Definition of 'Income Statement'
A company’s financial performance and trends are measured and tracked on an income statement, also known as the profit and loss statement and/or the statement of revenue and expense. This statement is issued over a defined accounting period and performance is evaluated based on how the company generates revenue and costs in terms of both operating and non-operating actions.
TheStreet Explains ‘Income Statement’
The income statement scrutinizes all aspects of how a company makes money, including operating features such as vital equipment. The goal of the income statement is to demonstrate to investors or business managers a trend of how the company either made or lost money during a given period of time.
A business manager or accountant generates the income statement and uses several financial categories such as revenue/income, expenses, capital and cost of goods. Other aspects listed as financial projections include gross profit margin, both operating and total expenses, net profit, depreciation, earnings before interest. Revenue or income on the statement will include all revenue streams the business generates.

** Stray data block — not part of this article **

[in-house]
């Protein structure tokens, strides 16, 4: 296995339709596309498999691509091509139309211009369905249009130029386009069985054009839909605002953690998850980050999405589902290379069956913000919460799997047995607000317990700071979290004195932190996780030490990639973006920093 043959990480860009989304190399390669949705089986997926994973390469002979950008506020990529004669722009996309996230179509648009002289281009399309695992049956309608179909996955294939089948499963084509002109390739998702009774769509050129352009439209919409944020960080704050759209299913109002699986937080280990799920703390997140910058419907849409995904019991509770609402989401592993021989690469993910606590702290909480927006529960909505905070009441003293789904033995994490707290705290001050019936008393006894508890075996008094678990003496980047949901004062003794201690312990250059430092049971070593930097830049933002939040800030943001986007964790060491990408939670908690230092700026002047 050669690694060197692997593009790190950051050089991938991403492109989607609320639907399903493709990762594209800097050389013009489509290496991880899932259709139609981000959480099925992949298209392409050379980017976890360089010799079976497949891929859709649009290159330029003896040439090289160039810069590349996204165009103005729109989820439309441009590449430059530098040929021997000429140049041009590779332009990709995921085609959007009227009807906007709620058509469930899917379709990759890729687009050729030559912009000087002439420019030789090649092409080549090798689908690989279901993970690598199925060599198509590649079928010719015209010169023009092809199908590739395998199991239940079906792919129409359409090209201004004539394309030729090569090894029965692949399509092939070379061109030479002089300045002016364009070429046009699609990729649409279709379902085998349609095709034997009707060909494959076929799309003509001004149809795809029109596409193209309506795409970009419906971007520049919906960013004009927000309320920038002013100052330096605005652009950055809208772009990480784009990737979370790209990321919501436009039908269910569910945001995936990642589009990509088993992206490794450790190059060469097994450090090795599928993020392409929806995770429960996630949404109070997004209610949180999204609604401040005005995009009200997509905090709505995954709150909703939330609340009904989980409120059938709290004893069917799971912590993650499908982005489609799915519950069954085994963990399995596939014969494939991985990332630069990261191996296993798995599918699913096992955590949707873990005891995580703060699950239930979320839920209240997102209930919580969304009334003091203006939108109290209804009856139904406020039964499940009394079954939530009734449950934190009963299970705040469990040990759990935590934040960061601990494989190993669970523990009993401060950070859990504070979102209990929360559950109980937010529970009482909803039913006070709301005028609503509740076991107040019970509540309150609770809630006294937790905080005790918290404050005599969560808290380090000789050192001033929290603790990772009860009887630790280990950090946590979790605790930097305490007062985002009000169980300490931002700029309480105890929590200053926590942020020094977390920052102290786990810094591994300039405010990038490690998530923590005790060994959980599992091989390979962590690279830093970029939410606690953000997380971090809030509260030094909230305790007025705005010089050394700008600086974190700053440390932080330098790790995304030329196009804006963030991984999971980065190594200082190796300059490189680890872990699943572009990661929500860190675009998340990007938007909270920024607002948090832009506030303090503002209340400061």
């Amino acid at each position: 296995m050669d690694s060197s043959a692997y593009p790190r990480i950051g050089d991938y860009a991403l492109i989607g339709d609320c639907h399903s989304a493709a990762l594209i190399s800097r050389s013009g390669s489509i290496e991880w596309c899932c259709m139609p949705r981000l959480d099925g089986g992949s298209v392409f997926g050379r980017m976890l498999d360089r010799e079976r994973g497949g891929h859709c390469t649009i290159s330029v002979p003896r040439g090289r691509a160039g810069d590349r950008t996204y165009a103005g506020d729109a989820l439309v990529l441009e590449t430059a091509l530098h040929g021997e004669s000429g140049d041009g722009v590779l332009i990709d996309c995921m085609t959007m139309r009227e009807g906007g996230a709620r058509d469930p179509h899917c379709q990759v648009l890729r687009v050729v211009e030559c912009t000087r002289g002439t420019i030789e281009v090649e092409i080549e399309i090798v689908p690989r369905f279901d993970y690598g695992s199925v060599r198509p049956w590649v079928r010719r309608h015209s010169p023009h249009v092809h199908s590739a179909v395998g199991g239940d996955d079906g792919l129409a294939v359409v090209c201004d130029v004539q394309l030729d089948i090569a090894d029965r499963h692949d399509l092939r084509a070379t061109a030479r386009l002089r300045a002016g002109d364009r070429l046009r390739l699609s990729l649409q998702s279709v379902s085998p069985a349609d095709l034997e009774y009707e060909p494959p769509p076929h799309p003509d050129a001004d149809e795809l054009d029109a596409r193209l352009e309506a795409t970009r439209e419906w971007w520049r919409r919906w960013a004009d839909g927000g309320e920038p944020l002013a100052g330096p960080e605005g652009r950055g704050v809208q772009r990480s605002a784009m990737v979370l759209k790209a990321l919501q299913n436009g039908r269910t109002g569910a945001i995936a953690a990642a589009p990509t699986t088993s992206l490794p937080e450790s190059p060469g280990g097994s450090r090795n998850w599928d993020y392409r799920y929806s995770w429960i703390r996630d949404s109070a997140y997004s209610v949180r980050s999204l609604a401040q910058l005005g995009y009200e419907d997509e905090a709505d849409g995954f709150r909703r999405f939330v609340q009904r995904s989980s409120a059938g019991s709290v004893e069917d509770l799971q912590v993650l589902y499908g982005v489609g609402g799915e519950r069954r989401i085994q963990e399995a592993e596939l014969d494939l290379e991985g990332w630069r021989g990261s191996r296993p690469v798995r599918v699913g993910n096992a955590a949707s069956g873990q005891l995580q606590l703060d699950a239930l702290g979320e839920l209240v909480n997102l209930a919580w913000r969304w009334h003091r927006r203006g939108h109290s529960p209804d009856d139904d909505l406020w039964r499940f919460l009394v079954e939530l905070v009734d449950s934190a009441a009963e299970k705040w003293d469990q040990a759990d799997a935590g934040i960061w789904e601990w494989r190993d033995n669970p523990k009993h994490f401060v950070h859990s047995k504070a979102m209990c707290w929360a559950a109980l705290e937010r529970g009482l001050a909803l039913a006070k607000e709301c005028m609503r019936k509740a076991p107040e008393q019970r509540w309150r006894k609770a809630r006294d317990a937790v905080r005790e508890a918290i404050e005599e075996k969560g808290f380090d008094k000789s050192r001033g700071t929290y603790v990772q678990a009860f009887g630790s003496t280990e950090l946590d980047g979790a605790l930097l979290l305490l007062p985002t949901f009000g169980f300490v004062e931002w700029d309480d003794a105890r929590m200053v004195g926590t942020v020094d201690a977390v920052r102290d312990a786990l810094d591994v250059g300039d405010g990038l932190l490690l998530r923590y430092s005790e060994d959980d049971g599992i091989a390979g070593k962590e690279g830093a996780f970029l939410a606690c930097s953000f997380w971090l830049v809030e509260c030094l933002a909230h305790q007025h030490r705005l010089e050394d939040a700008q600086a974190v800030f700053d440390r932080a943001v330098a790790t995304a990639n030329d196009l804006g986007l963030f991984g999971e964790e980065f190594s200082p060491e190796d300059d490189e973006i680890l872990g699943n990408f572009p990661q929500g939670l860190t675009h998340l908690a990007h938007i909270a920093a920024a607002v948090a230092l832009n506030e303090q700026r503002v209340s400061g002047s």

Unlike a cash flow statement, the income statement does not reflect when the revenue is collected or when expenses are being paid. Instead, the income statement shows the profitability projections of the business over time. Often, the income statement is included in the business plan and will be produced on a monthly basis, usually during the first year (followed by a quarterly statement for the second year, then annually for the third year).
Important to note that for manufacturers, tracking inventory such as raw material, work in progress and the finished product should be considered on the income statement. Generally the “work in progress” line item is listed first on the income statement, which organically leads into the “cost of goods” area of the statement.
Ultimately, companies use income statements to track and chart sales, inventory and overhead strategies. By comparing and contrasting income statements over various time periods, companies can apply the data to not only determine corporate direction but also formulate an annual plan.
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